Sobek 1Daria SobekProfessor WillEnglish 1001.61November 28, 2018The Rise in Mental Health Issues on College CampusesStereotypes about the typical college student and college life are those created inHollywood movies likeAnimal HouseandBack to School. These movies poke fun at academicinstitutions and the college education process leading everyone to believe that four years ofcollege is easy and stress free. All that a student has to do is maybe show up to class, write apaper, take a test, but make sure you get to the next party, football tailgate, or the gym for aworkout. Completing the academic requirements to earn an undergraduate degree within thestandard four-year time period is no small feat. No one sees the dirty work a student puts in to besuccessful.According to the “2016-17 Healthy Minds Study, the proportion of studentsexperiencing suicidal ideation has grown from 6 percent in 2007 to 11 percent in 2017. Thepercentage of students receiving psychotherapy has jumped from 13 percent to 24 percent overthe same period” (Burwell 150).Mental disorders are on a rise in number and severity in collegestudents because of many factors that include the stigma in seeking help, the availability ofservices, life stressors, safety and economic security.Stigma is defined as a mark of disgrace. There is a stigma surrounding mental healthawareness and seeking treatment. Societal perception about addressing mental health issues andseeking treatment are seen as signs of weakness. “Stigma associated with mental health illnesshas been identified as a key attitudinal factor that may impede mental health service use, and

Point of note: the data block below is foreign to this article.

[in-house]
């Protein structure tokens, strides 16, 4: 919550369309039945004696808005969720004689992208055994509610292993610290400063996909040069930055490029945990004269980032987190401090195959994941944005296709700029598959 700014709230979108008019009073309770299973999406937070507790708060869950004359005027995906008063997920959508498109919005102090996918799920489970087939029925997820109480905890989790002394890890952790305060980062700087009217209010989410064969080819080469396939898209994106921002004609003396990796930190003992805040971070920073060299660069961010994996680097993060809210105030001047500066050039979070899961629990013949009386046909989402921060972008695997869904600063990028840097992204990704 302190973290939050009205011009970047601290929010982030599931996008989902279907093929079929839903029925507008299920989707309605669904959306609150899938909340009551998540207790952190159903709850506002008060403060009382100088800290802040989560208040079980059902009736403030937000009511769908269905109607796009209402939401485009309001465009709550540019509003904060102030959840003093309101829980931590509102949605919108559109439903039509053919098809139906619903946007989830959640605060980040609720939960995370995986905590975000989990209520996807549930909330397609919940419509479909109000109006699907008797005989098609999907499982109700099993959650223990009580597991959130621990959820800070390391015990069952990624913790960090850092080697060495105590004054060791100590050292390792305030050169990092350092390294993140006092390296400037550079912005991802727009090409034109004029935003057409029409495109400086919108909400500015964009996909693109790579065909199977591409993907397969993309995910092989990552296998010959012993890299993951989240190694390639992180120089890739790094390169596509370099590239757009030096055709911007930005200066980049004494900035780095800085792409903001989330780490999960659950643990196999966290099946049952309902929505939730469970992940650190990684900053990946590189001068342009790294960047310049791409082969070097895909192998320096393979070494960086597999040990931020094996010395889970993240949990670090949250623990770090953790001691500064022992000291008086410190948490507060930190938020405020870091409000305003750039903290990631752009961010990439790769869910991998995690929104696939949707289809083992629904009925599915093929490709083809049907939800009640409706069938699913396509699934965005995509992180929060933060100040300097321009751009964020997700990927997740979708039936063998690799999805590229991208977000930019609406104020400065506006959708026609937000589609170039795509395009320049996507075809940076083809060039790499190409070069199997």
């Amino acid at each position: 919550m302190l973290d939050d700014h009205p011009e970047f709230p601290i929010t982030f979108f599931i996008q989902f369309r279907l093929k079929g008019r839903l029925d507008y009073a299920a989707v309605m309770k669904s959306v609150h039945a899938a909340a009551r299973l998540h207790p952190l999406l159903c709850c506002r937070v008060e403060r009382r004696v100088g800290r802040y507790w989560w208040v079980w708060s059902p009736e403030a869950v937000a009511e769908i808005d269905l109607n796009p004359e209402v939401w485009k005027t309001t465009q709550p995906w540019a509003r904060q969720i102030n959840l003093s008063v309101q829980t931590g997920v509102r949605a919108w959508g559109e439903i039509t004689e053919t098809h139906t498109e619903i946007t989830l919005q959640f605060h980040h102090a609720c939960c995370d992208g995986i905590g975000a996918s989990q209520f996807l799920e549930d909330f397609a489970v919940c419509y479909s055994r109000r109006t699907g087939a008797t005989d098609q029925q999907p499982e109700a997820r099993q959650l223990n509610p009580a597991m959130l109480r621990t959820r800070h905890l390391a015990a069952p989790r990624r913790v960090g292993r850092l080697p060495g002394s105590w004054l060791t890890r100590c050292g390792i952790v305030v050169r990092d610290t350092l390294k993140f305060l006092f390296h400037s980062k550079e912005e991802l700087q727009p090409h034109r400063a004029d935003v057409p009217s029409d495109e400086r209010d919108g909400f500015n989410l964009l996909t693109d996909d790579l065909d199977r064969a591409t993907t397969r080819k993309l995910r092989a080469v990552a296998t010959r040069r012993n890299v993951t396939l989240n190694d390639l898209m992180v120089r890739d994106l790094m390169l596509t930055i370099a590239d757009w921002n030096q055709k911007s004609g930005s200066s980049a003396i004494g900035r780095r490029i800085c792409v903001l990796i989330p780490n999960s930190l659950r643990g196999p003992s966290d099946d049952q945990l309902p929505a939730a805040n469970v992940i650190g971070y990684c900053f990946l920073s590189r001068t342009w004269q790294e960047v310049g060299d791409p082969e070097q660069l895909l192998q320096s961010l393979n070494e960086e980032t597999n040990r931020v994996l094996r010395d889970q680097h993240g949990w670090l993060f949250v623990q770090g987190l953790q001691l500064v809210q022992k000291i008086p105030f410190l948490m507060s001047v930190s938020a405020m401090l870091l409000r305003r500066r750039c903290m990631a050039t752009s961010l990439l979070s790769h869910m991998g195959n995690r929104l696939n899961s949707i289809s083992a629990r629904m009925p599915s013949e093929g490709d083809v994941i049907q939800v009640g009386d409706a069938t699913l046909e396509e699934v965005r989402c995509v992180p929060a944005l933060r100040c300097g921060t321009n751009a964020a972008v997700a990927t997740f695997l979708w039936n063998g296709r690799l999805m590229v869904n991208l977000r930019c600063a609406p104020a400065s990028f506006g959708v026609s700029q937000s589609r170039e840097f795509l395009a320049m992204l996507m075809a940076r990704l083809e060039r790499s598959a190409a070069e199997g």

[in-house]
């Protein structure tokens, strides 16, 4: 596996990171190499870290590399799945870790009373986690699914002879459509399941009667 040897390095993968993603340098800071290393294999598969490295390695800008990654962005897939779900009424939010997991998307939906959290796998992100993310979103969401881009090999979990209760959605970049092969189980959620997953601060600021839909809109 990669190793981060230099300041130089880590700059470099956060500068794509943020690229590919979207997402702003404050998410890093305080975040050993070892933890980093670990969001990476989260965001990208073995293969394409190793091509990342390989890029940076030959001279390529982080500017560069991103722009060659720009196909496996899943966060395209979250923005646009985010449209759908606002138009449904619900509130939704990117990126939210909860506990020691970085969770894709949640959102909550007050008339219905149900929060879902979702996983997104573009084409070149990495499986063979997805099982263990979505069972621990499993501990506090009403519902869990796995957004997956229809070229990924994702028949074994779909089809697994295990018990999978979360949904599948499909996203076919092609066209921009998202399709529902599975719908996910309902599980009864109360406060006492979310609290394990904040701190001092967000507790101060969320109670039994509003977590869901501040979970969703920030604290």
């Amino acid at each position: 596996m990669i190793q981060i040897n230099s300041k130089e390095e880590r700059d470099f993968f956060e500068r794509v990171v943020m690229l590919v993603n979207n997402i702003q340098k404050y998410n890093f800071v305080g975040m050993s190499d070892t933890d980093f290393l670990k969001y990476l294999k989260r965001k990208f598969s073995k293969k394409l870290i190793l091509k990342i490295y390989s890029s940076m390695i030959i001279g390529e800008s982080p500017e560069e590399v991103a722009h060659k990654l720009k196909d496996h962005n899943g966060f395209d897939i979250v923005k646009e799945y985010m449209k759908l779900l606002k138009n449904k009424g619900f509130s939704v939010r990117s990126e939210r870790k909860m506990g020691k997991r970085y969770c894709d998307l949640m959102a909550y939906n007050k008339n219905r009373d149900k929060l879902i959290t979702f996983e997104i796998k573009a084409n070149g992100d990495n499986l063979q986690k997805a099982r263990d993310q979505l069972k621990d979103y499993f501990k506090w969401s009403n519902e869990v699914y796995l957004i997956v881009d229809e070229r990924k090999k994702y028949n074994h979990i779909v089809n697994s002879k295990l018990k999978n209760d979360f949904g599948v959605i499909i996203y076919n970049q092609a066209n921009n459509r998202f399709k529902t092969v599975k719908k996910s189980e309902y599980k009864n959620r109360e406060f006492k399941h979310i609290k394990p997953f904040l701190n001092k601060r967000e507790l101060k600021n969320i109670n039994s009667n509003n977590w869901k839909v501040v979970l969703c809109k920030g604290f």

Sobek 2stigma reduction” (Eisenberg et al., 523). As prominent public figures like basketball star KevinLove raise the awareness about mental illness and talk about available treatments. These actionsremove the stigma as the discussion becomes more mainstream. Removing mental health stigmasand treatment roadblocks has impact for college students. Colleges provide a unique opportunityto identify, prevent, or treat mental disorders because campuses often encompass students’residences, social networks, and many services” (Eisenberg et al., 523). Since most colleges haveaffordable mental health services available to all students, “lower financial barriers mayencourage favorable attitudes about services” (Eisenberg et al., 538). If students recognizemental health symptoms early and are not afraid to seek treatment using campus resources, theymay be able to prevent or easily manage their disorder. Mainstream mental health awareness,education and on-campus resources knock down the myths and stigmas associated with mentalillness and seeking help.